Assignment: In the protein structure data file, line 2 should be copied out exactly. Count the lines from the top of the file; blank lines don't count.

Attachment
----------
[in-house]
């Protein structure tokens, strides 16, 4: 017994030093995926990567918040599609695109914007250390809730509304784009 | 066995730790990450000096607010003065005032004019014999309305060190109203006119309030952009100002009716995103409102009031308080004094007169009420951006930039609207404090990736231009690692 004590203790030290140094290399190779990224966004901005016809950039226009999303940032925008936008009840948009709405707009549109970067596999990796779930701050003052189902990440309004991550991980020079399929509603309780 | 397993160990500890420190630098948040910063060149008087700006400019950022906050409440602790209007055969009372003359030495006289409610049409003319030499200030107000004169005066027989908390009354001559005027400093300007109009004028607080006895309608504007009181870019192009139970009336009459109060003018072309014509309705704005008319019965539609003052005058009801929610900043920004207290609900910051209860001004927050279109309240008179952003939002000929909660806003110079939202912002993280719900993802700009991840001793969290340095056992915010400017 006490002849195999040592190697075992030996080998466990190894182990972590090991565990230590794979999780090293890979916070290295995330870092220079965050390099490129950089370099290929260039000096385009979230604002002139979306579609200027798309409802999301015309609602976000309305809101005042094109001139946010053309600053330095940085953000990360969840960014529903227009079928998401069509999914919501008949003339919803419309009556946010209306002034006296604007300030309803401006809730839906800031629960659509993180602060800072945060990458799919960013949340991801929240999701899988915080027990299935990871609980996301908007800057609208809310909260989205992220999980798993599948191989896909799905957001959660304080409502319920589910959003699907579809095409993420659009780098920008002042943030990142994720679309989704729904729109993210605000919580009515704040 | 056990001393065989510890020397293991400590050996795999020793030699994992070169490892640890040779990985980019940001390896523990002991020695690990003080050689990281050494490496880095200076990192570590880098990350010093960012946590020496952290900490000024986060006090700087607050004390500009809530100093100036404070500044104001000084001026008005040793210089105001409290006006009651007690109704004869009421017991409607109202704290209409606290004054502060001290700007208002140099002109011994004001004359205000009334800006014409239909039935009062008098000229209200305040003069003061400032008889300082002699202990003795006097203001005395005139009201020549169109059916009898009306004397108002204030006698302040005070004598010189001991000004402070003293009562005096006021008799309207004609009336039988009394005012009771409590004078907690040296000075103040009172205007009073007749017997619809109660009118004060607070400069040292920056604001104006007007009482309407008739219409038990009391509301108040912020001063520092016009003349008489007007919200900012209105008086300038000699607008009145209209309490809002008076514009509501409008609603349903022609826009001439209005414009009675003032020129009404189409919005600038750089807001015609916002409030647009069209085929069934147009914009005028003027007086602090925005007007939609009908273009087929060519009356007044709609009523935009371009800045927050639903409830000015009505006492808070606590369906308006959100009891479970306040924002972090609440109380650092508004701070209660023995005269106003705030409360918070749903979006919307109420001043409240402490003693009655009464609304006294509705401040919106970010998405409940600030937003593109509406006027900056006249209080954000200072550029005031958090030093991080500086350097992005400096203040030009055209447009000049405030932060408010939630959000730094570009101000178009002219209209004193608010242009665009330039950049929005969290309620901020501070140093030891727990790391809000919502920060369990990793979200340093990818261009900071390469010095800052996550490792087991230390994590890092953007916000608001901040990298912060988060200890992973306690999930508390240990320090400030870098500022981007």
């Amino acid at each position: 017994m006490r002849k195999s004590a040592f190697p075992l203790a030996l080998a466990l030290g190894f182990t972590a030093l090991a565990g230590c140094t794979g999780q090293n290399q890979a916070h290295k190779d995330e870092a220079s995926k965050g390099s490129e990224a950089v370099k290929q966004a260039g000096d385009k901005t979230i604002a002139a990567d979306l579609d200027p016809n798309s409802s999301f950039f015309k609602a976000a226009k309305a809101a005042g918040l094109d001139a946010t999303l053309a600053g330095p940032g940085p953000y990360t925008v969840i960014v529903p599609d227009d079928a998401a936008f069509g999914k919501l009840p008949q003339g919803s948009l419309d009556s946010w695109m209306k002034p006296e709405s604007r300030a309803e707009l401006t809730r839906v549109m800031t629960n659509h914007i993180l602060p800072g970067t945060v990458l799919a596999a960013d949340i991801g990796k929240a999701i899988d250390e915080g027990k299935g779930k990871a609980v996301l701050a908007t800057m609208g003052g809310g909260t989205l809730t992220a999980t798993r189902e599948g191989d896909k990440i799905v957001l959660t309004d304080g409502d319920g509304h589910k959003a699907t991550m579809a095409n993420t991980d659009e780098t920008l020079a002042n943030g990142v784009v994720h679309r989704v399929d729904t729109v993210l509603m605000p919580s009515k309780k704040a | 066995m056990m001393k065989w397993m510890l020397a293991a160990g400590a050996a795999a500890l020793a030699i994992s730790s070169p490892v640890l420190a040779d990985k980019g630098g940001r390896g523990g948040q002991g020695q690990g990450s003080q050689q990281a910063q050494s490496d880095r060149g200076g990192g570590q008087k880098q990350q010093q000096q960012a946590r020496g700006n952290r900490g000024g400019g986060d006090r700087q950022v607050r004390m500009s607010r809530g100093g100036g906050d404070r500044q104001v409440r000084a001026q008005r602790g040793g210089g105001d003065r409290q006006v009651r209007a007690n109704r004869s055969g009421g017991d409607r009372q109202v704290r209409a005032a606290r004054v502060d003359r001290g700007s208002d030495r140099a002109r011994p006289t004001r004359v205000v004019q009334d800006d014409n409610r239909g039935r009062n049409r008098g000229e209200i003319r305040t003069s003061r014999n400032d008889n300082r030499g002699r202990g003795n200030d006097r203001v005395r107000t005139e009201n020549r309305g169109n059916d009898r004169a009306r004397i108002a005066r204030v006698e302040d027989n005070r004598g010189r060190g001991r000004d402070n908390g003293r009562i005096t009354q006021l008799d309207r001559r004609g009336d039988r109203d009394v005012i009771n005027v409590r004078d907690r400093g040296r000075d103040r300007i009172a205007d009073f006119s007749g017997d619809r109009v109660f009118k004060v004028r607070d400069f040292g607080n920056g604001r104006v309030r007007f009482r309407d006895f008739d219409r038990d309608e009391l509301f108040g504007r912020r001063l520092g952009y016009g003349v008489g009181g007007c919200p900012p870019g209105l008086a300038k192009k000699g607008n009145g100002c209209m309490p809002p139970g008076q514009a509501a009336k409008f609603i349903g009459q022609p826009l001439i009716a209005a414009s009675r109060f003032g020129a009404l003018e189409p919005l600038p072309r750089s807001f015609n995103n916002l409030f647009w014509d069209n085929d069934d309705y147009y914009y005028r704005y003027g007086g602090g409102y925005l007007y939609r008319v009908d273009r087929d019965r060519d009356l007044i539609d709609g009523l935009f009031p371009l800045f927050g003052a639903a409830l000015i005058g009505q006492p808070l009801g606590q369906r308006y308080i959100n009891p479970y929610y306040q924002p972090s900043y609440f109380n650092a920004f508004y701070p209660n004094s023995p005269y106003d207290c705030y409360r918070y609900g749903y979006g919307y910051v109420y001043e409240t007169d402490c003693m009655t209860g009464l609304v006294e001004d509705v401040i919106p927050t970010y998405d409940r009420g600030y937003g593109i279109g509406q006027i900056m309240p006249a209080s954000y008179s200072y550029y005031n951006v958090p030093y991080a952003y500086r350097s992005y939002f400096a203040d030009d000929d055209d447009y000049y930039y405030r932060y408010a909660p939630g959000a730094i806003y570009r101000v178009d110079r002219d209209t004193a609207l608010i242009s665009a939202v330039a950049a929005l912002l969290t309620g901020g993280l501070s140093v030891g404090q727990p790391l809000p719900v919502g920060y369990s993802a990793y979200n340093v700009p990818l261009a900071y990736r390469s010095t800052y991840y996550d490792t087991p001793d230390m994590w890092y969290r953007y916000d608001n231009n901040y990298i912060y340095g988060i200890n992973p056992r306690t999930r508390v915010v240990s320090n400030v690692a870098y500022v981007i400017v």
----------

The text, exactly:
């Protein structure tokens, strides 16, 4: 017994030093995926990567918040599609695109914007250390809730509304784009 | 066995730790990450000096607010003065005032004019014999309305060190109203006119309030952009100002009716995103409102009031308080004094007169009420951006930039609207404090990736231009690692 004590203790030290140094290399190779990224966004901005016809950039226009999303940032925008936008009840948009709405707009549109970067596999990796779930701050003052189902990440309004991550991980020079399929509603309780 | 397993160990500890420190630098948040910063060149008087700006400019950022906050409440602790209007055969009372003359030495006289409610049409003319030499200030107000004169005066027989908390009354001559005027400093300007109009004028607080006895309608504007009181870019192009139970009336009459109060003018072309014509309705704005008319019965539609003052005058009801929610900043920004207290609900910051209860001004927050279109309240008179952003939002000929909660806003110079939202912002993280719900993802700009991840001793969290340095056992915010400017 006490002849195999040592190697075992030996080998466990190894182990972590090991565990230590794979999780090293890979916070290295995330870092220079965050390099490129950089370099290929260039000096385009979230604002002139979306579609200027798309409802999301015309609602976000309305809101005042094109001139946010053309600053330095940085953000990360969840960014529903227009079928998401069509999914919501008949003339919803419309009556946010209306002034006296604007300030309803401006809730839906800031629960659509993180602060800072945060990458799919960013949340991801929240999701899988915080027990299935990871609980996301908007800057609208809310909260989205992220999980798993599948191989896909799905957001959660304080409502319920589910959003699907579809095409993420659009780098920008002042943030990142994720679309989704729904729109993210605000919580009515704040 | 056990001393065989510890020397293991400590050996795999020793030699994992070169490892640890040779990985980019940001390896523990002991020695690990003080050689990281050494490496880095200076990192570590880098990350010093960012946590020496952290900490000024986060006090700087607050004390500009809530100093100036404070500044104001000084001026008005040793210089105001409290006006009651007690109704004869009421017991409607109202704290209409606290004054502060001290700007208002140099002109011994004001004359205000009334800006014409239909039935009062008098000229209200305040003069003061400032008889300082002699202990003795006097203001005395005139009201020549169109059916009898009306004397108002204030006698302040005070004598010189001991000004402070003293009562005096006021008799309207004609009336039988009394005012009771409590004078907690040296000075103040009172205007009073007749017997619809109660009118004060607070400069040292920056604001104006007007009482309407008739219409038990009391509301108040912020001063520092016009003349008489007007919200900012209105008086300038000699607008009145209209309490809002008076514009509501409008609603349903022609826009001439209005414009009675003032020129009404189409919005600038750089807001015609916002409030647009069209085929069934147009914009005028003027007086602090925005007007939609009908273009087929060519009356007044709609009523935009371009800045927050639903409830000015009505006492808070606590369906308006959100009891479970306040924002972090609440109380650092508004701070209660023995005269106003705030409360918070749903979006919307109420001043409240402490003693009655009464609304006294509705401040919106970010998405409940600030937003593109509406006027900056006249209080954000200072550029005031958090030093991080500086350097992005400096203040030009055209447009000049405030932060408010939630959000730094570009101000178009002219209209004193608010242009665009330039950049929005969290309620901020501070140093030891727990790391809000919502920060369990990793979200340093990818261009900071390469010095800052996550490792087991230390994590890092953007916000608001901040990298912060988060200890992973306690999930508390240990320090400030870098500022981007």